The Minneapolis Star-Tribune reported that Gander Mountain and Cabela’s are “staging a showdown” in the Minnesota town of Rogers, located northwest of Minneapolis—on the way to popular hunting territory up north. Hunters are already known to frequent the Cabela’s location in Rogers, and now Gander Mountain is opening a 30,000-square-foot guns-only store nearby, inside a former Best Buy.
Gander Mountain’s strong push into the firearms-focused model is meant to take advantage of increased demand for guns, according to Sean Naughton, a Piper Jaffray retail analyst. “Right now there is a spike in demand for guns that is driven by potential changes in legislation, and the fear of consumers that they may not be able to buy some guns in the future,” Naughton told the Star-Tribune in early April, noting that in December 2012, gun sales jumped 48% compared to the same period the year before.
December, of course, is when the tragic mass shooting took place in Newtown, Conn., prompting gun enthusiasts to fear that stricter gun control measures in the future would restrict access to some weapons. Gun stores reported booming sales, apparently for similar reasons, after President Obama was reelected in November 2012, and after the 2008 election as well. In recent months, gun shows in Virginia, Illinois, and other states have drawn record crowds, including many motivated to buy due to concerns of impending gun control measures. One shopper at a gun show in Illinois in February explained his purchase of an AR-15 semi-automatic rifle this way: “I’ve always wanted it and now I thought maybe I won’t be able to (buy it) later.”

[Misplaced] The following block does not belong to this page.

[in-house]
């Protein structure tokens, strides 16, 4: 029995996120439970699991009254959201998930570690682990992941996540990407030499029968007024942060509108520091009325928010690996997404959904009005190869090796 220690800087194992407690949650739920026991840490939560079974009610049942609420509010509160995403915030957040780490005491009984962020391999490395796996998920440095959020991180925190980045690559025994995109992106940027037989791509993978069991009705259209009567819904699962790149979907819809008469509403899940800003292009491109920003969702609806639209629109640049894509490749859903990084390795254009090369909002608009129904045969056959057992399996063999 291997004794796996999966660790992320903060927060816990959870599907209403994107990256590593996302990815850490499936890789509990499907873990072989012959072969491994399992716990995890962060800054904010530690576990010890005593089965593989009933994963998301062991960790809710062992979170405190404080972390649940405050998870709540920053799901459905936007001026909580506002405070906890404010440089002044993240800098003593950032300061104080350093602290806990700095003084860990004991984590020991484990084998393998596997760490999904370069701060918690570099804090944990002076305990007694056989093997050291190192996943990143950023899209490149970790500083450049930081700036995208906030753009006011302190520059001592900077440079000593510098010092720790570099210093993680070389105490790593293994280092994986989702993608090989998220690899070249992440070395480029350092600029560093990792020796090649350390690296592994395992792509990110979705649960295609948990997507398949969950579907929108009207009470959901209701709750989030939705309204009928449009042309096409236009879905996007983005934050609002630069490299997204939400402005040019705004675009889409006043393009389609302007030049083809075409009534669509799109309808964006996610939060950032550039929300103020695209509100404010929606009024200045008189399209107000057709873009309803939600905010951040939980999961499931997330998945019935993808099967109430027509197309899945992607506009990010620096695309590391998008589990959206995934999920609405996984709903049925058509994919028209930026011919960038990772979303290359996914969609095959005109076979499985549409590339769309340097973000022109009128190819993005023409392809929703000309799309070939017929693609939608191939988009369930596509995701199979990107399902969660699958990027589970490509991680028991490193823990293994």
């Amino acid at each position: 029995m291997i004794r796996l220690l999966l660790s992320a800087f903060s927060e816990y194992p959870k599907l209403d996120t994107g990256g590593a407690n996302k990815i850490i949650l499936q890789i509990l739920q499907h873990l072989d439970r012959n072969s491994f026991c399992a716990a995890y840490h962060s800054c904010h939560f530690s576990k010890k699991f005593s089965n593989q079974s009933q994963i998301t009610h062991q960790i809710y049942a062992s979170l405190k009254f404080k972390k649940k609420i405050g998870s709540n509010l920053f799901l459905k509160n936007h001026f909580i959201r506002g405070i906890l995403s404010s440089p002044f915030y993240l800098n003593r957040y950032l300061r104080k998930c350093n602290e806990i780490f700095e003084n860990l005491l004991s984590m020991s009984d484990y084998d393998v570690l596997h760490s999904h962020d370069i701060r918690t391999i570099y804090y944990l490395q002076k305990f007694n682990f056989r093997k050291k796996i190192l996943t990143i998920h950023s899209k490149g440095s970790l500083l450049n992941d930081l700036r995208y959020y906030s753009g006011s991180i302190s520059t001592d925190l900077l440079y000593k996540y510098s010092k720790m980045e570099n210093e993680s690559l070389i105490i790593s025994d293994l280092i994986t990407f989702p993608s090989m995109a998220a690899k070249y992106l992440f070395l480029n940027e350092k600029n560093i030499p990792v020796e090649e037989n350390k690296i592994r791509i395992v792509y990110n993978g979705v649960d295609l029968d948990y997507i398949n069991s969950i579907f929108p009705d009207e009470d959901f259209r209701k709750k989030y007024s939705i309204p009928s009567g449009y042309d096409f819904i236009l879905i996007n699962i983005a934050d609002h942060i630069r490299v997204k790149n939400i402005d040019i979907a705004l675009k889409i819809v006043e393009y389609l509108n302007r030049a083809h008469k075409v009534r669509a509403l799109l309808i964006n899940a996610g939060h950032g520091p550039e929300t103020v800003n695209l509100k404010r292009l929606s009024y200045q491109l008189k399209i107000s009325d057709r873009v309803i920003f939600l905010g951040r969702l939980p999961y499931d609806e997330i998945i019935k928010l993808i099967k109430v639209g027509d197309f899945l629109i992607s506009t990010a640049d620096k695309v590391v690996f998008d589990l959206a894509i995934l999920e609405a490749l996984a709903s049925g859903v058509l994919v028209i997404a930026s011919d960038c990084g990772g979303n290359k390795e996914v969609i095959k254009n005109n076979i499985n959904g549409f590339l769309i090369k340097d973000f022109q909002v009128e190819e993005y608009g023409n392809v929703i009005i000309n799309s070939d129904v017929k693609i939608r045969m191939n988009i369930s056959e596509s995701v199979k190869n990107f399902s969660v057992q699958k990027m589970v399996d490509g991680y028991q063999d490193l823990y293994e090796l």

Now that national gun control measures have been defeated in Congress, the sense of immediacy among enthusiasts to snatch up guns appears to be gone. Firearms enthusiasts don’t seem to have the pressing need to maintain recent buying spree levels, so it’s unclear whether gun sales will keep rising. Boring, of Boulevard Strategies, is skeptical that gun sales can maintain their sharp upward trajectory. “The current levels of growth are unsustainable in the long run,” said Boring. “They just can’t stay on this pace. I mean, how many guns can you possibly have?”
Regardless, Gander Mountain is pressing onward with its new focus on firearms. “This is an area that we are known for and played to our strength,” Uline told MLive, reporting on the Gander Mountain Firearms Super Center grand opening at the end of April in Grandville, Mich., a gala that included giveaways and appearances by stars of the History Channel reality TV show “Swamp People.”
Uline stressed that in addition to weapons, the new super centers emphasize safety, offering customers a huge range of safes, gun vaults, and gun locks. Gander Mountain has also launched a gun safety campaign called “With Rights Come Responsibility,” in which gun owners are encouraged to take a responsibility pledge. “With Rights Comes Responsibility, secure your firearms and keep them out of the hands of the underage, untrained and unauthorized,” Uline explained. “No matter what side of the argument you are on, no one is going to argue with the doctrine to be responsible.”